I have had the privilege of working for a long period time in both camps- and from my perspective, military society is no more a closed and rarified world than any other large organization. It has its fair share of people who lead secret lives without moral grounding, and it has its share of folks who are oblivious to the trends outside their circles as well as it fair share of those who progress up the chain by sucking up and by brilliant packaging rather than solid performance. But the military certainly has no more of those than any other organization or segment of society. If I have a beef with military life, its more grounded in what Tom Ricks has noted in his latest book- that there is an increasing unwillingness to hold senior military leadership accountable for failure. That to me is a far bigger issue than the "isolation" of military society from the larger civilian one that this guy decries.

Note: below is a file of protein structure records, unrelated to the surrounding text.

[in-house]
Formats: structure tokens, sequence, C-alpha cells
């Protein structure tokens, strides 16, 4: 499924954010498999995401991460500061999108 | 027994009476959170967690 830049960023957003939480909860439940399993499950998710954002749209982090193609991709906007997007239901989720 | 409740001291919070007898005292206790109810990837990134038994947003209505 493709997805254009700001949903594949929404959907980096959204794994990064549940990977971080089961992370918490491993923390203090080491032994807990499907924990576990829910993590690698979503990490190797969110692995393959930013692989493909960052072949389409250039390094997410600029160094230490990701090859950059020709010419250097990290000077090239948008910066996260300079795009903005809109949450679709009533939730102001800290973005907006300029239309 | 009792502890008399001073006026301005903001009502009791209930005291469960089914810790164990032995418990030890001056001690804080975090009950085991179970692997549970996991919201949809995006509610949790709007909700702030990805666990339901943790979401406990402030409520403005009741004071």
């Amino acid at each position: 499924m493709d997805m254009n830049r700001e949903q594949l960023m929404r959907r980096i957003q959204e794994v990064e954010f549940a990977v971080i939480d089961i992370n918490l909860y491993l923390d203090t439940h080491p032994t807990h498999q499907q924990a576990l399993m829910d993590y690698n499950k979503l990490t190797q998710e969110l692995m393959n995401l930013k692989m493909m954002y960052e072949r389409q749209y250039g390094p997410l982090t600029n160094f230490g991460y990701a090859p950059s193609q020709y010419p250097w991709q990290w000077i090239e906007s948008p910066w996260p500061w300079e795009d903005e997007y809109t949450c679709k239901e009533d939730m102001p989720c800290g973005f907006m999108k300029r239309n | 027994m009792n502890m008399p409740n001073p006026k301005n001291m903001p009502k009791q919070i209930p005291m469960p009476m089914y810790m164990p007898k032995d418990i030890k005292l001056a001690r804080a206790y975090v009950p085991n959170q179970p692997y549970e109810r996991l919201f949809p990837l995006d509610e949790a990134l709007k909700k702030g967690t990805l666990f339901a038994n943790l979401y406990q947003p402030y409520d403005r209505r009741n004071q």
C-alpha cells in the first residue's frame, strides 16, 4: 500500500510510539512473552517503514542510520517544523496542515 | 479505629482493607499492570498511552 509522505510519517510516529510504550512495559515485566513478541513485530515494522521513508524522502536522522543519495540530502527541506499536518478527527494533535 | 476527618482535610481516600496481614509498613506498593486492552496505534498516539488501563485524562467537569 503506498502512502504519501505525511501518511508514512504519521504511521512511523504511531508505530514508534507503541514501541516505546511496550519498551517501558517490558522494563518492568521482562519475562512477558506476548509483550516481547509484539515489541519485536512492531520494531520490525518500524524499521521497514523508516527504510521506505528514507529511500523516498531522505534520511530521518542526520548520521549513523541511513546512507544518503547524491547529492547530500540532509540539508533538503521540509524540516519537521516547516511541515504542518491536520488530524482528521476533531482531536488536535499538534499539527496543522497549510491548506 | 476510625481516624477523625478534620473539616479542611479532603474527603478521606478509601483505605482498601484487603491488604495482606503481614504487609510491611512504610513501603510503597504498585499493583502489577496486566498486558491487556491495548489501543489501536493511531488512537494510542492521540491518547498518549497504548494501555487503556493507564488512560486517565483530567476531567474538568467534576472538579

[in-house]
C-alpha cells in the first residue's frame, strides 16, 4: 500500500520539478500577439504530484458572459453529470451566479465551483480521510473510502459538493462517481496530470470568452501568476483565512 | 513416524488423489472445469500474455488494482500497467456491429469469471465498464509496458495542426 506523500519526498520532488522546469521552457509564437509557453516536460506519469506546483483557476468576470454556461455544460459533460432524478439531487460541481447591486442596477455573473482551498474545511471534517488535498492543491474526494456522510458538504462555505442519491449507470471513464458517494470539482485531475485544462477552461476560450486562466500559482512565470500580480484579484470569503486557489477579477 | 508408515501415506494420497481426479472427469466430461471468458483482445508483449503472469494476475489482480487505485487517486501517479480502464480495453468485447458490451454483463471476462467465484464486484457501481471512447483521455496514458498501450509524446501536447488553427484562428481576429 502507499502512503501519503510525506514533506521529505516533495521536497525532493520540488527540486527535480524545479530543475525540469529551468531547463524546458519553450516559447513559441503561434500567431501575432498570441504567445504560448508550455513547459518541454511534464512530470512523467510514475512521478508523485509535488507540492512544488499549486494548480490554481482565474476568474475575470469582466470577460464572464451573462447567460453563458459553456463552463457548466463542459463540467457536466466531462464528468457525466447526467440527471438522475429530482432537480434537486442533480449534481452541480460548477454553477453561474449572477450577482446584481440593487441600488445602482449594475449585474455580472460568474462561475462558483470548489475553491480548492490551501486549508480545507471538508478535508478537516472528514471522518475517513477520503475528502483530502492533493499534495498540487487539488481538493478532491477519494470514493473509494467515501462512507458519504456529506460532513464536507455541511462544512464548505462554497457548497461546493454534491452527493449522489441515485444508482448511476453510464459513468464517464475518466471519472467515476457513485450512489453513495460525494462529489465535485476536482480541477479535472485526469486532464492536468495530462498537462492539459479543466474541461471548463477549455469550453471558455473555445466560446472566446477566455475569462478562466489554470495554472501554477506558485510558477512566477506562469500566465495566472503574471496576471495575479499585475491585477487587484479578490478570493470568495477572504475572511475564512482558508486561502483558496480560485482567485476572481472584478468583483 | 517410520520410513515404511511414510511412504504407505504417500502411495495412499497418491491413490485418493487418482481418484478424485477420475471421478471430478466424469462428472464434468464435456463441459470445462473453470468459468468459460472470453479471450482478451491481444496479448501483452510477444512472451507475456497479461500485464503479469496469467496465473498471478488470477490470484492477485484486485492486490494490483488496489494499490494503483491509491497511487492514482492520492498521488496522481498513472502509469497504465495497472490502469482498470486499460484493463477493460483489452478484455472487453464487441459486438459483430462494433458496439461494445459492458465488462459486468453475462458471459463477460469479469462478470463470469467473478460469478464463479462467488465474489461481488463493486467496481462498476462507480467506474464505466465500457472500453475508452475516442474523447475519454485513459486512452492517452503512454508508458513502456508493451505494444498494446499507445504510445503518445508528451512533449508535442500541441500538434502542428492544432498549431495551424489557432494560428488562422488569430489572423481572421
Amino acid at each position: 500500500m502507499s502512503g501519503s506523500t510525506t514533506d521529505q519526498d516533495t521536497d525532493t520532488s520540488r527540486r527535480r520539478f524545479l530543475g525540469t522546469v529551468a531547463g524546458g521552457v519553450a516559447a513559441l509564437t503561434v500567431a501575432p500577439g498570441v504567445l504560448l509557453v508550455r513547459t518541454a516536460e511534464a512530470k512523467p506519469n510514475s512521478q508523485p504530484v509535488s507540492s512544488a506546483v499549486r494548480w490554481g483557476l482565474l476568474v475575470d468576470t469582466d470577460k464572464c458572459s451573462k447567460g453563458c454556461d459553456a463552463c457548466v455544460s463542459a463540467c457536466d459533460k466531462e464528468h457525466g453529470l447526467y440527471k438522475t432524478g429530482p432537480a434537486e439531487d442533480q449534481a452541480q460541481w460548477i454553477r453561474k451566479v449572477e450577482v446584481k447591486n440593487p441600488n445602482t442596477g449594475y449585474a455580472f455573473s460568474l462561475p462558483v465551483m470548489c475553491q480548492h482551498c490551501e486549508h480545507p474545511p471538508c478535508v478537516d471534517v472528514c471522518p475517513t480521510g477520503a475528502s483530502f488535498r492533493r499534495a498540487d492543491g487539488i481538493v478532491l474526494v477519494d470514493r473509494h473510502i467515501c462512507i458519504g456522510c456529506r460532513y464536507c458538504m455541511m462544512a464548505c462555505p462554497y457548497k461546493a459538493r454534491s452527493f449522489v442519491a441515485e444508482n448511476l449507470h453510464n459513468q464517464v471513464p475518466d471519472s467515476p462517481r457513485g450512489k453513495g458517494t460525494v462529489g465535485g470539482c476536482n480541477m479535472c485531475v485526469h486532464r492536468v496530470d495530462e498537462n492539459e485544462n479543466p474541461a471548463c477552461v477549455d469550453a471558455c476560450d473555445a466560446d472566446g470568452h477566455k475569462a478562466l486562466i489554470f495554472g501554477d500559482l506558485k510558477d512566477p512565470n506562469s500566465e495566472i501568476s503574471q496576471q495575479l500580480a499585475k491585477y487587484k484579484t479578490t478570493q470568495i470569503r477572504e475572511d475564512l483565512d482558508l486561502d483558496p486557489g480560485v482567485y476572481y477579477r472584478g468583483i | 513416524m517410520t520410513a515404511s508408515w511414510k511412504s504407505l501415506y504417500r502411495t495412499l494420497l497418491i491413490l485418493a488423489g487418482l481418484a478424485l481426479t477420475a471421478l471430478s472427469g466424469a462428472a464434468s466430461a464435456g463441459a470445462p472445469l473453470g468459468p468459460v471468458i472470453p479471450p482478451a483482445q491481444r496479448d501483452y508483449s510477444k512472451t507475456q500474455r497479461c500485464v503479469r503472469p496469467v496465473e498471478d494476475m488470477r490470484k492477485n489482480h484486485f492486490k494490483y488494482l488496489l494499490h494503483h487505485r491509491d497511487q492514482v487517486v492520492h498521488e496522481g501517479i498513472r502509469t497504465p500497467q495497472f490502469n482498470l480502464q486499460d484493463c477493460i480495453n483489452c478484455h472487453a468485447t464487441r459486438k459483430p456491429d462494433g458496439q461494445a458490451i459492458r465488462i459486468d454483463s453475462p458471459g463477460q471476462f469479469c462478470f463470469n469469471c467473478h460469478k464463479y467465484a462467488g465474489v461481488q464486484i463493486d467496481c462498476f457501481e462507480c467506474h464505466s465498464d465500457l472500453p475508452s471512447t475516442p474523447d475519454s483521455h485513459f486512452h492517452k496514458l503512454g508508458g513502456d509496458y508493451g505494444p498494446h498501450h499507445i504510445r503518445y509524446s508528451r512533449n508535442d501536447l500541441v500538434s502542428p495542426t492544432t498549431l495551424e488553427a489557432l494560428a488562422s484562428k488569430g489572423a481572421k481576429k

Last edited: Nov 26, 2012
  11. LineInTheSand

    LineInTheSand USCGA 2006

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    I had an old co-worker who was yelled at by some DHS folks for using Prezi.:rolleyes:
     
  12. LineInTheSand

    LineInTheSand USCGA 2006

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    State Department, like the FBI, "does not play well with others."
     
  13. GoArmyBeatNavy

    GoArmyBeatNavy Member

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    Thanks for your perspective Bruno. I appreciate it.

    For the state department to decry the military's culture as too rarified is too much.

    Nothing beats a Brigade PRT leader (a state department SES) pulling rank on a battle space owning brigade commander in Iraq to demonstrate a DoS culture steeped in privilege over mission accomplishment.